Thursday, July 08, 2021

Dachra: Tunisia’s First Horror Movie

In North Africa, they take witchcraft seriously—like Salem serious. That is how Tunisia’s (believed to be) first horror movie halfway credibly carries the Amityville-style “based on a true story” tag line. Aspiring journalism grad students like Jassmine are more interested in the Jasmine Revolution, but true to journalistic group think, their reports are so similar, their crusty old French prof has banned it as a topic for their final project. Instead, Jassmine and her two bickering colleagues venture into a remote country hamlet hoping to find an original true crime story in Abdelhamid Bouchnak’s Dachra, which opens tomorrow in physical and virtual theaters.

Jassmine is probably more talented than her obnoxious cameraman Bilel and sound guy Walid, but she works with them anyway. She should be listening more to Bechir, the devout grandfather who raised her. He is concerned she still has nightmares of a malevolent “Woman in Black,” but of course, she just blows off his concerns. Instead, she agrees with their half-baked plan to score an interview with a suspected witch who has been secretly committed to an insane asylum.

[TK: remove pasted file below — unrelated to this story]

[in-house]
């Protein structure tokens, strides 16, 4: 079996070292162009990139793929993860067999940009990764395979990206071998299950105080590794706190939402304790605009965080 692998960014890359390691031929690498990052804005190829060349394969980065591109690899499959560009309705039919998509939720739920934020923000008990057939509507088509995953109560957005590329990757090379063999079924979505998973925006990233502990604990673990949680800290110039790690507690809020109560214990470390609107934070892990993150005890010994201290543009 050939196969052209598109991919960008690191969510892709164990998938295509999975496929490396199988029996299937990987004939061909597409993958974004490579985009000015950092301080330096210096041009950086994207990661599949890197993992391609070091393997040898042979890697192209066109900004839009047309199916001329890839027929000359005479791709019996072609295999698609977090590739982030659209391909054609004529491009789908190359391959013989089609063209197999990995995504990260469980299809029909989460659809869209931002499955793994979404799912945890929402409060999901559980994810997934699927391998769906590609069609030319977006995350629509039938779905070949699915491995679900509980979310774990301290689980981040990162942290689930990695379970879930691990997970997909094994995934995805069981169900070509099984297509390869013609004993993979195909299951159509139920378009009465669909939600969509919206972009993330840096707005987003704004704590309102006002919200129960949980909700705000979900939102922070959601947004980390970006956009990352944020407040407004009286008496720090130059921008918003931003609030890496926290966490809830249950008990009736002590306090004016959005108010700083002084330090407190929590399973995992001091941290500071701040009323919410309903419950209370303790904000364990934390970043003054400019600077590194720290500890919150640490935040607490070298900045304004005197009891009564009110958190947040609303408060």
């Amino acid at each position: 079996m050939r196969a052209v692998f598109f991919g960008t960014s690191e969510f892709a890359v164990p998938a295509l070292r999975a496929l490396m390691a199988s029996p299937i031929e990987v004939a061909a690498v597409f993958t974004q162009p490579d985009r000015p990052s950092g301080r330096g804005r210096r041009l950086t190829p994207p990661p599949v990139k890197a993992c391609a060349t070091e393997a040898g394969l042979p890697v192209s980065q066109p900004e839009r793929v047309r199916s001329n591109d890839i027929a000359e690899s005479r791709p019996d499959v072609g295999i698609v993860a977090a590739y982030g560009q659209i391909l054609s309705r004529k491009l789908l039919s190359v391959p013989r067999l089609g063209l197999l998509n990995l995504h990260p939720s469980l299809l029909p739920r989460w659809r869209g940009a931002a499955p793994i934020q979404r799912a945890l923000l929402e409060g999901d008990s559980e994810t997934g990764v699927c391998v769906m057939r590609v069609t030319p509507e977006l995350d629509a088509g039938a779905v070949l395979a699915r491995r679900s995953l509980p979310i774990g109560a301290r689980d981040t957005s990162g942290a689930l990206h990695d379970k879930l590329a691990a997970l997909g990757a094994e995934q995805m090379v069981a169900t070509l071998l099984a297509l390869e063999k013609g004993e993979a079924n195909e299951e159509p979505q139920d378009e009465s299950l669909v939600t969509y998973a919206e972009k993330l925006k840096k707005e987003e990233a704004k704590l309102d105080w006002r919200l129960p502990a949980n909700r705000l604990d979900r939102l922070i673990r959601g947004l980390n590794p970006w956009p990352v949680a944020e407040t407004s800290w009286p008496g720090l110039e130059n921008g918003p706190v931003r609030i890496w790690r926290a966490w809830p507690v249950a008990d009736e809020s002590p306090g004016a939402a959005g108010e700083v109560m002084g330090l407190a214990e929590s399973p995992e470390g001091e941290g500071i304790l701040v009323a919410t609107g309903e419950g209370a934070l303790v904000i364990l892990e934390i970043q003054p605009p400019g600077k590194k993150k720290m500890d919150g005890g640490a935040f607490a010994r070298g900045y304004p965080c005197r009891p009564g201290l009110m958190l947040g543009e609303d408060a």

The interview is rather awkward, but it leads them to a strange tucked-away village (or Dachra) where strange things seem to be afoot. The women are suspiciously quiet, but the talkative Saber is maybe a little welcoming. Whatever is going on, it just might involve Jassmine personally.

incorporates plenty of established genre tropes, including elements of supernatural, cult, and folk horror. The good news is it teases us with the (dubious) promise of found footage too, but instead it presents itself as a professional film. Bouchnak’s cafeteria-style approach actually works pretty well. The backdrop of widespread superstition and traditional Islam gives the film a sense of absolute conviction, like Catholic possession films in the tradition of The Exorcist. Witchcraft is utterly real in Dachra and it is profoundly dangerous.

Frankly, Jassmine, Bilel, and Walid are as annoying as a skin rash. Honestly, it is hard to believe they could spend ten minutes together without killing each other. Yassmine Dimassi is not bad as her namesake, but Belil Slatnia and Aziz Jbali look interchangeable and truly grate on viewers’ patience as Belil and Walid, respectively. By far, the best work comes from Bahri Rahli as grizzled grandpa Bechir.

might not be the most original horror movie, but it is legitimately scary. Bouchnak already has a sharp command of the genre’s visual vocabulary. Sure, it’s a bit messy, but it’s a good film. Recommended for horror fans, Dachra releases tomorrow (7/9) in real and virtual theaters.